"Article XVI, Section 1 of the California Constitution requires voter approval for all long-term debts greater than $300,000. However, the state contends that the AB 900 bonds do not require voter approval because they are secured only by 'lease' payments. This lawsuit contends the opposite: namely, that the $7.4 billion in lease-revenue bonds in AB 900 are actual debts that will further impair the credit of the state, and that require voter approval before they can be incurred," the complaint states.

"A revenue bond is backed by the future revenue stream created by a given construction project. For example, a revenue bond allows a cit or the state to build a tool bridge or a convention center and then to repay the debt with user fees generated by the project. ... Prisons, however, do not generate revenue. ... Under the lease-revenue bond transactions at issue here, the state will not receive any funds from the operation of the new prison facilities financed by the bonds, but will instead incur substantial additional costs - in excess of $1.4 billion each year. ...

"In the past, the state itself clearly recognized that bonds used to finance prison construction had to satisfy the constitutional requirement of voter approval. Until 1996, the state routinely used general obligation bonds to finance prisons and submitted proposed prison expansion projects to the voters. However, the last two times that state did so, in 1990 and again in 1996, the voters rejected the prison bonds. The state has not submitted any of its prison expansion plans to the voters since 1996."


Federal judge rejects Katrina damage immunity bid
Legal Topics | 2008/05/06 16:14

Judge Stanwood R. Duval Jr. of the US Eastern District of Louisiana ruled again Friday that the US Army Corps of Engineers cannot claim immunity from suit in connection with damages suffered by plaintiffs by virtue of alleged defects in the Mississippi River-Gulf Outlet (MRGO). Duval said that the outlet was a shipping channel and not a flood control outlet in connection with which the Corps would have been properly immune in tort. He rejected the Corps' argument that the MRGO was nonetheless part of a larger flood control system in the New Orleans area.

Duval made a similar ruling in February 2007 in the context of an earlier motion to dismiss. Three months before Hurricane Katrina struck New Orleans, an expert at the LSU Hurricane Center predicted that the MRGO could amplify storm surges by 20-40 percent. After Katrina, the center determined through computer modeling that the presence of the MRGO also increased the speed of the surge, causing an even greater detrimental effect.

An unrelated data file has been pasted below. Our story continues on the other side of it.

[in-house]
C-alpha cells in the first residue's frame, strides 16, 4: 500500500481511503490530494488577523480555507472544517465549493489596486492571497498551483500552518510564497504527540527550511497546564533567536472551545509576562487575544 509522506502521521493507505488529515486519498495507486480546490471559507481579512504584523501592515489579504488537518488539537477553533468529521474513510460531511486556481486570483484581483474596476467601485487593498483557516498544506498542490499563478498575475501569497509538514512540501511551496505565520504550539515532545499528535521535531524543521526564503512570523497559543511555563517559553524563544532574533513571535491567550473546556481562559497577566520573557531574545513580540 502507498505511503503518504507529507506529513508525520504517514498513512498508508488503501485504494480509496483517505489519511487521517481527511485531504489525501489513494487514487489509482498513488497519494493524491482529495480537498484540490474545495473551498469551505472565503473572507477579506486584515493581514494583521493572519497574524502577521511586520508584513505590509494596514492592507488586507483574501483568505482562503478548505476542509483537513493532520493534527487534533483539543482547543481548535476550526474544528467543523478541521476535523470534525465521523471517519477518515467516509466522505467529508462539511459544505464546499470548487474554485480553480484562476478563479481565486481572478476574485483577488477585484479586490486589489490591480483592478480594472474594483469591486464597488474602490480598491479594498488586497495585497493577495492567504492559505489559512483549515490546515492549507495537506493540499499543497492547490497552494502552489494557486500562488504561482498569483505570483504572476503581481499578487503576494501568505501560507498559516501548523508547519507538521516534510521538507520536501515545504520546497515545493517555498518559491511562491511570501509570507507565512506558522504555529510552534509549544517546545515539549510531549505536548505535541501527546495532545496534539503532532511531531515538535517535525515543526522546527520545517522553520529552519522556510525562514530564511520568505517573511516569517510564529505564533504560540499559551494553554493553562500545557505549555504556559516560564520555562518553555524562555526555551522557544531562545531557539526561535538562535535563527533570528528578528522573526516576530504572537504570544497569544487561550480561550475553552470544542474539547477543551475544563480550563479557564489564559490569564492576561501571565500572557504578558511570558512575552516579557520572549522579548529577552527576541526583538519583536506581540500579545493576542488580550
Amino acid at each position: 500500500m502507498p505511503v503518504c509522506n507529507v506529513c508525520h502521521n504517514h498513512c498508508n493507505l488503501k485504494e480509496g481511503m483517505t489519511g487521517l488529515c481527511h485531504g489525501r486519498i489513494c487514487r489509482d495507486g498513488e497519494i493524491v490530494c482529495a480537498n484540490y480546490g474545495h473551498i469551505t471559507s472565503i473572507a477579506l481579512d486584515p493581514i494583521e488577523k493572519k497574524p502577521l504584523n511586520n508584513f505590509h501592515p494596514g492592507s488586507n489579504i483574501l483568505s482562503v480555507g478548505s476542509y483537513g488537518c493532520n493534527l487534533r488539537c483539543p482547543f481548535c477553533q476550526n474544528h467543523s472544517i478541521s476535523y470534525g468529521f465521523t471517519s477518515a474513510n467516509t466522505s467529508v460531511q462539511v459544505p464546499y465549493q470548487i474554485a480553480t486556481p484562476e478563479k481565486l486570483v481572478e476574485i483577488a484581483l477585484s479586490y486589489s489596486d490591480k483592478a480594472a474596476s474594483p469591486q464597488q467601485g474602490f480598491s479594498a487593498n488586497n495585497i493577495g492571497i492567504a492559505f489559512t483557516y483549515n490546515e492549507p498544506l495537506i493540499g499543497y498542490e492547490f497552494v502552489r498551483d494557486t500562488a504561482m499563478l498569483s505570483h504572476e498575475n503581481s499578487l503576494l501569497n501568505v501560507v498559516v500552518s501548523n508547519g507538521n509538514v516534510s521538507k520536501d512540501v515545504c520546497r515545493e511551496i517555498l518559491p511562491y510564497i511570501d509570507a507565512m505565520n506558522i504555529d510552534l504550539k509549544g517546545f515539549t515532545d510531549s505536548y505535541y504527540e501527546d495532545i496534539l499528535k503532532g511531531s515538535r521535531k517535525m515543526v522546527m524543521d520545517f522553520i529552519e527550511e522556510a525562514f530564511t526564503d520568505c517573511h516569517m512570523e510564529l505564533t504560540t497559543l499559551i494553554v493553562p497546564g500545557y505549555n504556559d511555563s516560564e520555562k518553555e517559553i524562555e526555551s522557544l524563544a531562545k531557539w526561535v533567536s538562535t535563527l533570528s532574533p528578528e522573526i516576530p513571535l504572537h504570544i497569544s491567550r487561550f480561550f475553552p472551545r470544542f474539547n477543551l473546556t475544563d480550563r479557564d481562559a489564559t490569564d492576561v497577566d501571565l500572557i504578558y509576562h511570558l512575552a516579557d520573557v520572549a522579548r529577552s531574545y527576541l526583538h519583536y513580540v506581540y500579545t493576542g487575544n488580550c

N.Y. Judge Files $10 Million Defamation Suit
Headline Legal News | 2008/05/05 16:06

A Brooklyn judge has filed an unusual $10 million defamation suit against attorney Ravi Batra and the New York Daily News.

The suit, Martin v. Daily News, 100053/08, filed earlier this year in Manhattan Supreme Court by Justice Larry D. Martin, alleges that Batra was the source of two Daily News columns and related blog postings falsely accusing the judge of improperly presiding over a case involving a lawyer who had defended him before the New York State Commission on Judicial Conduct.

Martin maintains that Batra "requested and urged" Daily News columnist Errol Louis to publish "defamatory statements" about him. He claims the articles were "outrageous, grossly irresponsible, malicious and evinced a complete and utter indifference" to his "rights and reputation."

Both Batra and the Daily News have filed motions to dismiss.

On Jan. 28, 2007, Louis wrote that the "complicated world of judicial corruption in Brooklyn -- a snakepit filled with bribery and back-room political deals" -- was on the verge of being "blown wide open."

He cited an action brought by Batra, relating to Singer v. Riskin, 015812/01, an ongoing multimillion-dollar real estate dispute between Batra's clients, Martin and Grace Riskin, and Ted Singer. That dispute has spawned 11 lawsuits.

In November 2006, Batra filed Riskin v. Karp, 34131/06, on behalf of his clients against attorney Jerome M. Karp. The suit alleges Karp represented Singer "in secret" in Riskin v. Belinda, 048555/98, a mortgage foreclosure action and offshoot of Singer v. Riskin.

Batra alleged that Karp's failure to disclose his representation of Singer in Belinda, over which Martin presided, created an undisclosed conflict since Karp had served as the judge's attorney before the judicial conduct commission.

The commission, in a determination issued in December 2001 and modified in June 2002, admonished Martin for sending ex parte letters seeking favorable consideration on behalf of defendants awaiting sentencing in other courts.

In an interview, Batra called Martin's pending action "a frivolous lawsuit [that] ill serves one who sits on the noble bench."

The suit is before Supreme Court Justice Martin J. Schulman.